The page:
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RIP the print version of Teen Vogue.

Kris Connor/Getty Images

Despite persistent buzz around Teen Vogue, its publisher is closing its print incarnation after a 14-year run. Industry publications have speculated that editor-in-chief Elaine Welteroth (recently profiled in the New York Times Magazine) may remain at the publication in some different role, or move to a different title within the Condé stable, like Glamour or Allure. The news comes as part of a wave of layoffs at Condé Nast, with 80 jobs axed in total. Several magazines, including GQ, Glamour, Allure, Architectural Digest, Bon Appétit, W, and Condé Nast Traveler, will reduce the number of issues they publish a year. Teen Vogue had published five issues annually, and now it will publish none.

In the past couple of years, Teen Vogue has come to symbolize a new kind of media outlet that caters to young women—outlets defined by an awareness of gender, racial, and governmental politics. Rookie began that trend formally, though that publication draws upon both internet youth culture and an older history of independent media (‘zines, queer publishing, Sassy magazine). The movement has gained the kind of coherence and steam that converts into brand value, bolstered by a host of independent internet-based projects for teens mostly comprised of individual (and uncompensated) Tumblr, Twitter, and Instagram accounts.

Teen Vogue’s flagship commentator is Lauren Duca, who shot to prominence in late 2016 with an op-ed titled “Donald Trump is Gaslighting America.” A string of articles in highbrow publications followed, praising Teen Vogue for its political chops and wagging fingers at others who expressed surprise that a magazine for teenagers would weigh in on such serious matters. In a December interview, the then-digital editorial director Phillip Picardi told The Atlantic that “in 2016 we found our footing and our voice as a publication in a strong way.”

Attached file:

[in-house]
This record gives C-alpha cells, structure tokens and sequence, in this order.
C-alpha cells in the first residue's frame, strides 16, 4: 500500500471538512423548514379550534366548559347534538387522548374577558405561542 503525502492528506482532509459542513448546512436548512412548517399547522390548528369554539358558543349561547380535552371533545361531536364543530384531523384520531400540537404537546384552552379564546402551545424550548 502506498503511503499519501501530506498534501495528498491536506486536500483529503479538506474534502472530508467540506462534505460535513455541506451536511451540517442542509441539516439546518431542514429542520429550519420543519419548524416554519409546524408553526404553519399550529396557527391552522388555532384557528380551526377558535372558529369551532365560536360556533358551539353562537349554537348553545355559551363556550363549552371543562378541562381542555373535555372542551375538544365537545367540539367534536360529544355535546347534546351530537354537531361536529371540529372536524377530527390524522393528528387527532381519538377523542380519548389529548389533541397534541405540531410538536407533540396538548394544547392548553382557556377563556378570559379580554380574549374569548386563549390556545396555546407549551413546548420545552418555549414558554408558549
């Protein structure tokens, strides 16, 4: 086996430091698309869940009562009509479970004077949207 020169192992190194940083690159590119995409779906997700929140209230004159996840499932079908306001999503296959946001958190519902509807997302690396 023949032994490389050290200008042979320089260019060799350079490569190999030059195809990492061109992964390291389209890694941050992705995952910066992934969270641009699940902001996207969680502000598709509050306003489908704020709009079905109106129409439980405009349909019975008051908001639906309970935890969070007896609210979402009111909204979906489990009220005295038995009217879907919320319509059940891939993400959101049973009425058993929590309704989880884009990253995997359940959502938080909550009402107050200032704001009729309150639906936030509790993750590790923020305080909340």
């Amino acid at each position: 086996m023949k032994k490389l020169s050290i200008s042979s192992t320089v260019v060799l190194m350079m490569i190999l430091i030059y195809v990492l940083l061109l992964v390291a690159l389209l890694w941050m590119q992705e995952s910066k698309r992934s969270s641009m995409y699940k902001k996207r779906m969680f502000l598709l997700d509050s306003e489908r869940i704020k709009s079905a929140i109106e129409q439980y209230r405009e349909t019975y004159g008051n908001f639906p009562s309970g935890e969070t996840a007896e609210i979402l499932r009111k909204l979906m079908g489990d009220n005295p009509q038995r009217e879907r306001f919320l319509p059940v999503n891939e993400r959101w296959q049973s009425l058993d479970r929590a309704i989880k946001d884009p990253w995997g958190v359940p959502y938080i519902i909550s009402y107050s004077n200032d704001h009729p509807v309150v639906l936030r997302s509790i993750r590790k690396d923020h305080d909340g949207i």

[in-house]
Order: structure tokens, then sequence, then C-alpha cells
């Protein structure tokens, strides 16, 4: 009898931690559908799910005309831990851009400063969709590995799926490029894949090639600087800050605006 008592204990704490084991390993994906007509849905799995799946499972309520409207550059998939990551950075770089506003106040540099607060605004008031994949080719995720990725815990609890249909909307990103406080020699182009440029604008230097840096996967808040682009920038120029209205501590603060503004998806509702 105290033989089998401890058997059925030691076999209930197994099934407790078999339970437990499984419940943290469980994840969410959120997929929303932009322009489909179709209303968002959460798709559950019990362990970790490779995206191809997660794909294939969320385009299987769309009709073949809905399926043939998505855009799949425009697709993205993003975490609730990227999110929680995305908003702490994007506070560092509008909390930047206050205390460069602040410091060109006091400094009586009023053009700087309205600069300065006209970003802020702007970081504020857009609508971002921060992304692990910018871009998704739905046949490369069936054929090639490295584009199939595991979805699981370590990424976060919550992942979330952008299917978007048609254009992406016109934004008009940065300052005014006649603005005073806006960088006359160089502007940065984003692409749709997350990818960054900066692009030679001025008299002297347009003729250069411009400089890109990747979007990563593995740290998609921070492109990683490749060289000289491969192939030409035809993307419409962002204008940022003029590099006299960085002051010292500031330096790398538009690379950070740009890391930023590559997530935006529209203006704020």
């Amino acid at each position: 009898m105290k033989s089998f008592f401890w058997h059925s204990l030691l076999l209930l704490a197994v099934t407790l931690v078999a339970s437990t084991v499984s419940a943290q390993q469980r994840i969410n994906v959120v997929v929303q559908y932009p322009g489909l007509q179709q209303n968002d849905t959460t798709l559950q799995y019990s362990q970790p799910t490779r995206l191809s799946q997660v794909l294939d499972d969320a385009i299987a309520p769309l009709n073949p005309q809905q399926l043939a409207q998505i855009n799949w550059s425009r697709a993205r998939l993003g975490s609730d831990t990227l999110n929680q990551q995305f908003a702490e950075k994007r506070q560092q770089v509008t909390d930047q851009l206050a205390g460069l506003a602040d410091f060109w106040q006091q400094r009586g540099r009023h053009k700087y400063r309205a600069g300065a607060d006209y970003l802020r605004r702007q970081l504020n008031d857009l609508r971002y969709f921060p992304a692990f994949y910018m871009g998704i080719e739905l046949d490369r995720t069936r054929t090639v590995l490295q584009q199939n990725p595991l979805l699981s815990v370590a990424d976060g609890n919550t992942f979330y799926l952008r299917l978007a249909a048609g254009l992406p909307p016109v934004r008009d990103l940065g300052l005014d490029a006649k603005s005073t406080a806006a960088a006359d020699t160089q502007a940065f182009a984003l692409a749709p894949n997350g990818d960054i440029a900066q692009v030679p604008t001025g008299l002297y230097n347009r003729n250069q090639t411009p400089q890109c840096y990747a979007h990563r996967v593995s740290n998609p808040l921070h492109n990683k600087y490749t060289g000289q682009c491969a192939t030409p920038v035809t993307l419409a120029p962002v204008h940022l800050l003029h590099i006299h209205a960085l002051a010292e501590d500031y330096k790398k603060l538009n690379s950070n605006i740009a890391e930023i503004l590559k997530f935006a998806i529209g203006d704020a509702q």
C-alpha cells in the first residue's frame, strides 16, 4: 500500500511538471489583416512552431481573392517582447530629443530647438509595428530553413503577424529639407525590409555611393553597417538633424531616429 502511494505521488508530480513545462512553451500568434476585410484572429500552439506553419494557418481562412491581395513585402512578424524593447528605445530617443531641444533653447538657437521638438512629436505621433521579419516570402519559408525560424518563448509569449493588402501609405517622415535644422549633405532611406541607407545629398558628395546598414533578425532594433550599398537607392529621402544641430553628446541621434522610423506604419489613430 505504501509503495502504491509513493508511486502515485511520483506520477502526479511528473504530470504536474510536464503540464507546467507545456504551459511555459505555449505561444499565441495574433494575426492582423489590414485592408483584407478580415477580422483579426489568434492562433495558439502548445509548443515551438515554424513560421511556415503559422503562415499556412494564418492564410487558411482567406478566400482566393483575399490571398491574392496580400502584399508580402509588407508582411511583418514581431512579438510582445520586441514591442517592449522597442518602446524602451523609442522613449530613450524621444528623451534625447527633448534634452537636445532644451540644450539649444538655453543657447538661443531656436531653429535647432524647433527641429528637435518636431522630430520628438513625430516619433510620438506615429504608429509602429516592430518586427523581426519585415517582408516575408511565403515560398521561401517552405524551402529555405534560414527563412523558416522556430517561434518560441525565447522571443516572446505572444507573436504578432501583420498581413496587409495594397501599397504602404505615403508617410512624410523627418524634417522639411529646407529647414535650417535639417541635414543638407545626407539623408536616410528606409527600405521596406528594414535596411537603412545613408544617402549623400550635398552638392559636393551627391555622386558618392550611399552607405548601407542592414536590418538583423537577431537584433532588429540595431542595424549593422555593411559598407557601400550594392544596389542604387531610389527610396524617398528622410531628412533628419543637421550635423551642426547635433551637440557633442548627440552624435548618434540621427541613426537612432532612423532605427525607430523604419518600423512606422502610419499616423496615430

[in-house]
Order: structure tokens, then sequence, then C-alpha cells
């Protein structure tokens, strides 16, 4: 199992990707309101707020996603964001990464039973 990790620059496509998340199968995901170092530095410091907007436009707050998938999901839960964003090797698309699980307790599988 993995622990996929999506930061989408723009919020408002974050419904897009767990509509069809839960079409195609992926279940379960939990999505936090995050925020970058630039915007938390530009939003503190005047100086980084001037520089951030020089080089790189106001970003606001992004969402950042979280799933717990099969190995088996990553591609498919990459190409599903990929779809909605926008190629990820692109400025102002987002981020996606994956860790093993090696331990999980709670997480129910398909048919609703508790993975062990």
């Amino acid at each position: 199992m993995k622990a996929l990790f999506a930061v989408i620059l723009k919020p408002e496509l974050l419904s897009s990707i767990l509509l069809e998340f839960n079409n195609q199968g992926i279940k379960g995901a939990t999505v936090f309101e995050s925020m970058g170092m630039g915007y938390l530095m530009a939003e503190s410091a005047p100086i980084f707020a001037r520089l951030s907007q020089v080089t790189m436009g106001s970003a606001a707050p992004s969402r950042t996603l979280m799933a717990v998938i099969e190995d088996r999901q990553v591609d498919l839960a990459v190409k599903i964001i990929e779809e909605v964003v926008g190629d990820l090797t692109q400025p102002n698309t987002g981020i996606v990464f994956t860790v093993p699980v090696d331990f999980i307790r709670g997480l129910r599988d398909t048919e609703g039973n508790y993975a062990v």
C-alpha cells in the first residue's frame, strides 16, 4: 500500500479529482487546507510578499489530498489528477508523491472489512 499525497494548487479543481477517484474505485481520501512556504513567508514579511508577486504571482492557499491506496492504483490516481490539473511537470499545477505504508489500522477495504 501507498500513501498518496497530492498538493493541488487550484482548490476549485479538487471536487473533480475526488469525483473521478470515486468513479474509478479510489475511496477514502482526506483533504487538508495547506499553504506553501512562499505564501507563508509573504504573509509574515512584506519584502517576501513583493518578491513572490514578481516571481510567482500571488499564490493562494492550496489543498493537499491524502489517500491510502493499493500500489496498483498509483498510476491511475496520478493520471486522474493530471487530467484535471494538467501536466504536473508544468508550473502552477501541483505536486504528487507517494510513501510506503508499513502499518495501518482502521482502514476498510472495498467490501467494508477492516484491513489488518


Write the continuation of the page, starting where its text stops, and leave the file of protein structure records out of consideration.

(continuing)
The print version of Teen Vogue has not been at the forefront of its new brand identity, whose value has inflated online and therefore defined the relocation of its energies. But the publication’s best work happened there. Under Welteroth’s tenure, Teen Vogue consistently featured women of color on its cover and pages, and focused on uplifting young celebrities with interesting voices like Adwoa Aboa, Janelle Monae, and Amandla Stenberg.

It is worth considering what is lost from our media environment when print magazines are culled in favor of a digital version of the brand. When a magazine moves fully online in this way, the physical body of the publication—which existed in the world, on the rack at the grocery store, or in the airport—is sucked up into the virtual sphere like a saint translated into heaven. We do not fully inhabit the internet, however. We still live in the world of objects. The loss of print Teen Vogue means the subtraction of a type of magazine cover from the world; one fewer place for young people of color to see themselves celebrated. The full ramifications of this brand virtualization are not yet known or really predictable. Online media does not stay still for long.